Calls for limit on how often people can be contacted about missed payments

Stronger rules are needed to prevent borrowers who are behind on their payments from being overwhelmed with correspondence chasing their debts, according to consumer champion Martin Lewis and the Money and Mental Health Policy Institute.

Research published by the institute, a charity founded and chaired by Mr Lewis, indicates that half (50%) of people who are behind on bills have experienced suicidal thoughts or feelings in the previous 20 months due to rising costs.

Mr Lewis said: “When done well, contact from creditors can help people to understand how much they owe and gives guidance and assurance about what they need to do next. But some people are being swamped with phone calls, texts and letters from multiple creditors a day – that leaves them feeling overwhelmed and harassed, feeling unable to ever escape the situation.”

The research, funded by the abrdn Financial Fairness Trust, involved a YouGov survey of more than 2,000 adults across the UK in October.

It looked at people’s experiences of falling behind on consumer credit payments, such as credit cards and buy-now-pay-later payments, since February 2022.

The survey indicated that one in 10 (10%) people are currently behind on consumer credit payments.

A quarter (24%) of those who have missed payments said they are contacted by their creditors every one to two days. Some people with multiple debts reported receiving several letters, emails or calls each day.

Nearly half of people who are behind on payments said they feel harassed (49%) or overwhelmed (48%) by the volume of contact they receive from creditors.

Nine in 10 (91%) people who received five or more phone calls a month from lenders said this contact had negatively affected their mental health.

Alongside the polling, Money and Mental Health undertook in-depth research among more than 260 people with mental health problems.

Some research participants said the frequency of contact they receive from creditors has contributed to them having suicidal feelings.

One participant said: “Phone calls, receipt of emails and letters demanding repayment sent my anxiety levels through the roof and increased the severity of my depression.”

Money and Mental Health said current guidance from the Financial Conduct Authority (FCA) – which regulates financial services – states creditors should not contact people “at unreasonable intervals”, but a specific limit is not set out.

In the US, for example, creditors are only allowed to call debtors seven times in one week, the charity said.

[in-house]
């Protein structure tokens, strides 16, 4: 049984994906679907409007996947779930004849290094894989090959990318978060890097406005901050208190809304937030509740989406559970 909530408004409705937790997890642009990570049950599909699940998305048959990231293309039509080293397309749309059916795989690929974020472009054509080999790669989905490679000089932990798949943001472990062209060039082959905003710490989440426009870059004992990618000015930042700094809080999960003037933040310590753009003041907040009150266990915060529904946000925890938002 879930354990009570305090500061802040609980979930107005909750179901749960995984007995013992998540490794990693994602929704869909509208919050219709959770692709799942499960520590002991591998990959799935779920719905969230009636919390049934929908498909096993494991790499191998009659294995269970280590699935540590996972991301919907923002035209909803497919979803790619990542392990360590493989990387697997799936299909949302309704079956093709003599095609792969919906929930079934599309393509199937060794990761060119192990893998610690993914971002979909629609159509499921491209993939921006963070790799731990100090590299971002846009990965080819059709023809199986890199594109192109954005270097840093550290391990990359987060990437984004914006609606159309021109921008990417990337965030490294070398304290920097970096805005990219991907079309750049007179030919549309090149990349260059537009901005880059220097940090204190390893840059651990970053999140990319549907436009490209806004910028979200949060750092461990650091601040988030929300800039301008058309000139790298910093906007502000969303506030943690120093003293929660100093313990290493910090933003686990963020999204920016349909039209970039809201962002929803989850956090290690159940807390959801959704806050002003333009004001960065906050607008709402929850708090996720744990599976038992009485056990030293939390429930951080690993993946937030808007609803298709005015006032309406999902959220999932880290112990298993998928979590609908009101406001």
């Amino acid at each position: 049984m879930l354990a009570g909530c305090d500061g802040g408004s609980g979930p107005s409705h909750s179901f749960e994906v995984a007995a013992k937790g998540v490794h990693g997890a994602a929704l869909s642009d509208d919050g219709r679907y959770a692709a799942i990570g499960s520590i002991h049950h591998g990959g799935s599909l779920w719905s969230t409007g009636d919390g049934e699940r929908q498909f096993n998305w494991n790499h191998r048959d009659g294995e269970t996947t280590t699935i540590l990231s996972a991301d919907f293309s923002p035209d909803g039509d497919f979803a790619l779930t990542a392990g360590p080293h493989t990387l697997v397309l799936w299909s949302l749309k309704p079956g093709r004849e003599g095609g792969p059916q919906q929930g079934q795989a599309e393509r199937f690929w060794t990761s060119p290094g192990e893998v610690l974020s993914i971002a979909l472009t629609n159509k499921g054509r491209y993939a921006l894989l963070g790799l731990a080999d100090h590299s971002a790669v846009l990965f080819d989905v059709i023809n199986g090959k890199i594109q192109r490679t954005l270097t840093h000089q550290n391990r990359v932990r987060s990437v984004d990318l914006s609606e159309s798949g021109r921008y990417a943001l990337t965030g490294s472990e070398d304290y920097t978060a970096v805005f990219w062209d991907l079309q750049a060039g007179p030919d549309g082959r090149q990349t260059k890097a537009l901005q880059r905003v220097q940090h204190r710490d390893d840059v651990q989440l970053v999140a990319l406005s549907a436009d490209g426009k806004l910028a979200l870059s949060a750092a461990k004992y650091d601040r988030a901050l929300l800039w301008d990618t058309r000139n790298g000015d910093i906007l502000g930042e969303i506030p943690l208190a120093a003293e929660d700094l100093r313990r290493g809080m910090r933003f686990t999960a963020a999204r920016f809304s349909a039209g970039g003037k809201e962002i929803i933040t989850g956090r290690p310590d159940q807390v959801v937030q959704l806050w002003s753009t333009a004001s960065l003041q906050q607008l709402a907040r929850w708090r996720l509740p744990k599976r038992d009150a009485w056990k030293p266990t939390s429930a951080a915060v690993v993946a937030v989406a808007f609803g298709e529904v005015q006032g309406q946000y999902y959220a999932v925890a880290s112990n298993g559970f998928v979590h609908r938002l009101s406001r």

Money and Mental Health wants the Government to task the regulator with placing limits on how often creditors can contact people about missed payments.

Our evidence suggests that there is a tipping point where the volume of messages people get from creditors goes from being helpful to harmful

Conor D’Arcy, Money and Mental Health Policy Institute

The FCA should also launch an urgent review of this issue, requiring creditors to provide detailed data on how often they communicate with customers in arrears across the full range of communication channels, the charity said.

When lenders can see that someone is likely to be receiving a high volume of contacts from multiple creditors, they should be required to change their approach to that customer and to reduce the risk of distress, the charity said.

Mr Lewis added: “There’s no silver bullet for these issues, but stopping a never-ending overflow of messages to people about their missed payments would make a big difference in reducing the stress that too many people are under – hopefully helping them manage the situation better too.”

Conor D’Arcy, interim chief executive of the Money and Mental Health Policy Institute, said: “Our evidence suggests that there is a tipping point where the volume of messages people get from creditors goes from being helpful to harmful.”

Mubin Haq, chief executive of the abrdn Financial Fairness Trust, said: “There is a real risk that we are dangerously overloading people who are behind with their credit payments.

“High levels of contact from creditors are negatively impacting people’s mental health. Action is needed on a number of fronts and that includes placing legal limits on the number of times creditors can contact people about missed payments.”

A Government spokesman said: “We are committed to helping people escape problem debt and have invested a record £90 million to fund free debt advice in England.

“The Government’s Mental Health Crisis Breathing Space Scheme offers those experiencing a mental health crisis the space to receive their treatment without the pressure of creditors.

“We are also reforming the Consumer Credit Act to ensure protections afforded to consumers are fit for purpose and to improve how lenders communicate with those in financial difficulty.

“We also want to help people avoid getting into problem debt in the first place, and we are providing significant cost-of-living support worth on average £3,700 per household over the last three years.”

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